Because of how the modern-day Marlies have built themselves, emphasizing youth and development over making a smaller-scale, grittier version of an old-school NHL team, the team does have the benefit of having veterans that are no-doubt quality players. Ben Smith and Chris Mueller are top six forwards, Colin Greening can slot wherever he wants, and Vincent LoVerde is at least a top-four defenceman at this level. But can you afford to give them teflon minutes? What happens, for example, if Adam Brooks and/or Jeremy Bracco start to click and push one of the forwards out of a spot? Do they have to keep sitting? Does someone else get slid down without actually exhibiting failure? Or do you have a captain that you aren’t comfortable with constantly dressing? On defence, it’s a foregone conclusion that absolutely no one is safe from the press box this year, given the quantity and quality of the group, so LoVerde is almost immediately axed from the list.

That’s unfortunate for another reason; he’s the only one of the group that has any sort of experience being a captain, having done so for several years for the Machester Monarchs / Ontario Reign. After him, the team’s combined captaining experience at this level is a handful of games where Rich Clune took Campbell’s place in 2015/16. Clune’s another guy that would be a great fitĀ if it weren’t for the fact that he’s scratched more often than he plays. While I think he’d be fine with that balance, it defeats the purpose of having a player wear a letter.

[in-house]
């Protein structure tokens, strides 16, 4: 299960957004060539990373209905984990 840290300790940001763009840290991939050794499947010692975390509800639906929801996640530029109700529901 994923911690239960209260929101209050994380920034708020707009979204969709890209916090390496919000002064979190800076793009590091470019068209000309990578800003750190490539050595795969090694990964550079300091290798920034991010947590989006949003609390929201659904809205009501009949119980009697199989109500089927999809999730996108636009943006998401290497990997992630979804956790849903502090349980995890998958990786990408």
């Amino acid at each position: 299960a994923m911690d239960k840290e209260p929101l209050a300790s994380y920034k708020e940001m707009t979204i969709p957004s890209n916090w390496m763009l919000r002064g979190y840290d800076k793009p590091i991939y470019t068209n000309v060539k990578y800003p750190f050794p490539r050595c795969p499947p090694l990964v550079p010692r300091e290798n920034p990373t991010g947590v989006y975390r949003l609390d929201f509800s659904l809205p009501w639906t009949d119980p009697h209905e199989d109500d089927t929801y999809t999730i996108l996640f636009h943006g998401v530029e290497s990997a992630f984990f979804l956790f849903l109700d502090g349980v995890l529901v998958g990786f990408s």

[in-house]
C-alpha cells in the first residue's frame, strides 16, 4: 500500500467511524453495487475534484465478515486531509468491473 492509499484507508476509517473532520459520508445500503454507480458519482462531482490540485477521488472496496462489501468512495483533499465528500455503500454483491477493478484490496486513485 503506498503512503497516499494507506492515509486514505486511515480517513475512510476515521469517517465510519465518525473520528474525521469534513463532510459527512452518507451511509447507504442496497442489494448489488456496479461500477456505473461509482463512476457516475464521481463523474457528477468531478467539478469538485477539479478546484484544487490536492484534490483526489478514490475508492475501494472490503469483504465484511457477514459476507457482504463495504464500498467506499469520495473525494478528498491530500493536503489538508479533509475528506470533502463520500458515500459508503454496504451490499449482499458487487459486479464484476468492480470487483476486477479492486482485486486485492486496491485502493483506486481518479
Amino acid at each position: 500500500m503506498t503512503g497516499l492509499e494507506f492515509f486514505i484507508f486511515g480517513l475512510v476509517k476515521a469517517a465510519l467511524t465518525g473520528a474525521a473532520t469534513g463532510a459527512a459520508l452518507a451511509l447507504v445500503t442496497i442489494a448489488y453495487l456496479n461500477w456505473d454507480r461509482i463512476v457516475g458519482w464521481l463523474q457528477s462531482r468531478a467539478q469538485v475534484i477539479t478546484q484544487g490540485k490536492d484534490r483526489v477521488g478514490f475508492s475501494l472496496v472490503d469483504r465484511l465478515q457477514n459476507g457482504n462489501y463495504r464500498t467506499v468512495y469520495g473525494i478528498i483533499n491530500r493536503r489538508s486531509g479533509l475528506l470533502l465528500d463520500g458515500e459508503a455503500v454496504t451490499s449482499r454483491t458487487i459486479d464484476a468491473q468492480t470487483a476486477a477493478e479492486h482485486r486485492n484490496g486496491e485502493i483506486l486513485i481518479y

When you bring this all together, you find a hockey team that is built in a way that’s completely non-conformist to the rest of the league. And you know what? That’s a big reason why they’ve been successful; exploiting depth, playing a different style of hockey, and not making much of a pecking order out of the roster has let players be themselves without too much on-or-off ice pressure.

So maybe they don’t need to take a player and a push pin and secure their spot in the wall. The most important part of leadership isn’t necessarily that letter on the chest, but how you carry yourself and how the who group carries each other, and it seems like the team has, at the very least, a sufficient group of voices that are all driven and working together at the moment. Keeping it this way still allows for the Greening / Smith / Mueller / LoVerde / Clune type players to be guiding figures and take care of the little responsibilities (ref talk, ceremonial faceoffs, PR, etc), but keeps them honest in their performance as well.

There very well might be a value to having that even-looking, everyone is in this together type playing field. As it stands, it seems to be working pretty well, so I wouldn’t blame them if they let it ride for the forseeable future.